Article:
Gunfire erupted in South Sudan's capital, Juba, early on Tuesday morning (December 17), a day after South Sudan President Salva Kiir said security forces had put down an "attempted coup" by soldiers loyal to his former deputy.
Tension in the oil-producing central African state has been rising since July when Kiir sacked vice president Riek Machar, a move that contributed to a widening split in the ruling Sudan People's Liberation Movement (SPLM) party.
Kiir imposed a dusk-to-dawn curfew on Monday and said the security situation was under control but residents in Juba reported heavy fighting in the early hours of Tuesday.
Heavy gunfire first erupted late on Sunday and intensified on Monday morning as blasts were heard from the Bilpam barracks north of the airport and the Jebel barracks south of Juba, where most of the fighting was concentrated, witnesses said.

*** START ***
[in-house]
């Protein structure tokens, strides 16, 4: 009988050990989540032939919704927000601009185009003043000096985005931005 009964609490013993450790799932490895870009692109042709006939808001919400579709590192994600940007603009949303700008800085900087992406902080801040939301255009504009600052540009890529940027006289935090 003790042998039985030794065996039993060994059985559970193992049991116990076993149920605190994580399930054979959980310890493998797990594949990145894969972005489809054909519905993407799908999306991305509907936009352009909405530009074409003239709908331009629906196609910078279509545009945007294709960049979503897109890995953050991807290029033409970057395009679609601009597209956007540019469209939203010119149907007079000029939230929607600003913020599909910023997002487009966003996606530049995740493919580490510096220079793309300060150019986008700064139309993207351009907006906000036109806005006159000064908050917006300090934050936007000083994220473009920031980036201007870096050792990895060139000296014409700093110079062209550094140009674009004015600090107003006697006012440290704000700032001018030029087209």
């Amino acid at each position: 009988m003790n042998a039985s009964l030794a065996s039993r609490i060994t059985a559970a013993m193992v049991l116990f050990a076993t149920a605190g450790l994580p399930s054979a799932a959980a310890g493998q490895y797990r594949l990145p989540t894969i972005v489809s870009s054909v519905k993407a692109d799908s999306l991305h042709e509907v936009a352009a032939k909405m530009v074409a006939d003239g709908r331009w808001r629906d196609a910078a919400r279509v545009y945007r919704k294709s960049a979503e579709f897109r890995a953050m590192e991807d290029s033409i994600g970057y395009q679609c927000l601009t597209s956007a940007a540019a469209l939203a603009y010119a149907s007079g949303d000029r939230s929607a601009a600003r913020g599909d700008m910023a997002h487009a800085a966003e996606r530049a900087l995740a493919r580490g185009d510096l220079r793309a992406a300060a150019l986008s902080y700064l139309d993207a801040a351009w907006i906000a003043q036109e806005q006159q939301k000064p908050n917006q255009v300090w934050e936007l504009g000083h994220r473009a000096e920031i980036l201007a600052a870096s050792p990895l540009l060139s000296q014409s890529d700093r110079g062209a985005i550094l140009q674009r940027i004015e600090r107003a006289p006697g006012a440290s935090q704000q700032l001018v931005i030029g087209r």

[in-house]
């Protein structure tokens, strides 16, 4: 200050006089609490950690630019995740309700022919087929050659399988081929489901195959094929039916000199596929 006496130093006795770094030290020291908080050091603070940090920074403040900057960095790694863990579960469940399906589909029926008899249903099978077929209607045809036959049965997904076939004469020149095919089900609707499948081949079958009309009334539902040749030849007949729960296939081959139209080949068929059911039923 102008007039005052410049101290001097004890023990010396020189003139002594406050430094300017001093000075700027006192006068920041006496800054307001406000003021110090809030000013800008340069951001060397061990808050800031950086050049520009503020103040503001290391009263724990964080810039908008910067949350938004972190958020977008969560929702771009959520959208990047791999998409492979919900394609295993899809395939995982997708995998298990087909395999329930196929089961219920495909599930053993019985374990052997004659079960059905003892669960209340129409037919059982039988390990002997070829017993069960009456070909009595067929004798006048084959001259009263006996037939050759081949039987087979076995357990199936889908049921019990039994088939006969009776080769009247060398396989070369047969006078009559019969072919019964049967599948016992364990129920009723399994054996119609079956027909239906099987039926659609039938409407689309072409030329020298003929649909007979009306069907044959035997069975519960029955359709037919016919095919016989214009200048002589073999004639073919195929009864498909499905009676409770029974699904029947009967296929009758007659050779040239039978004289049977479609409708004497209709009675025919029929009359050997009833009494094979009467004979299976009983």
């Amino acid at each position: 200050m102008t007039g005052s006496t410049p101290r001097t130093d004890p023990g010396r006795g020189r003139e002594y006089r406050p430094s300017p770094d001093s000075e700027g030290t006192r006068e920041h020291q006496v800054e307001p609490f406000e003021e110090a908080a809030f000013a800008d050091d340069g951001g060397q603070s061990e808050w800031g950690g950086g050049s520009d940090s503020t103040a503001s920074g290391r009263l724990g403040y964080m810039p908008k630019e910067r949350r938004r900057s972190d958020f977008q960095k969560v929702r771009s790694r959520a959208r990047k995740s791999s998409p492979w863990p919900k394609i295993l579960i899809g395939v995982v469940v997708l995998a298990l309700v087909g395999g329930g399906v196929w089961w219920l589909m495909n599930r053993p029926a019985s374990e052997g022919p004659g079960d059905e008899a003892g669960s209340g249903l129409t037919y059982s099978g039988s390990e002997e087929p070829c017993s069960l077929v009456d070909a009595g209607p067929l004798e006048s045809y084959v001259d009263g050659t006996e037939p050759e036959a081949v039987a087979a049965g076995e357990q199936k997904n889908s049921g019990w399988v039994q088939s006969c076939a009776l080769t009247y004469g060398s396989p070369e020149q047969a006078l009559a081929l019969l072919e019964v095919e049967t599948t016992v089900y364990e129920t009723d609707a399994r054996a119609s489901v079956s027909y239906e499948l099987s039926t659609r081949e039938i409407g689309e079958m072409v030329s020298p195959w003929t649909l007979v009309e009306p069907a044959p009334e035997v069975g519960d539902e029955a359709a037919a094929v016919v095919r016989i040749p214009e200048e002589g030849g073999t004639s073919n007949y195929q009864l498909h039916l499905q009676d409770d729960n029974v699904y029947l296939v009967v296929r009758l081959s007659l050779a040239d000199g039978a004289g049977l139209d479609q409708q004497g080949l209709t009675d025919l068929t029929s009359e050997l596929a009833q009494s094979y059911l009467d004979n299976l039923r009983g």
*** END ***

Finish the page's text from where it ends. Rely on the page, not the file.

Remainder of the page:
The fighting is the latest setback for one of Africa's poorest states. Oil production, South Sudan's main source of revenue, was shut down for 15 months till April because of a row with Sudan, which hosts the main export oil pipeline.
While this week's clashes point to the vulnerability within the world's newest state, the fighting also revived memories of the factionalism in the 1990s within the SPLM - the group that fought Sudan's army in the north for two decades.
Presented by Adam Justice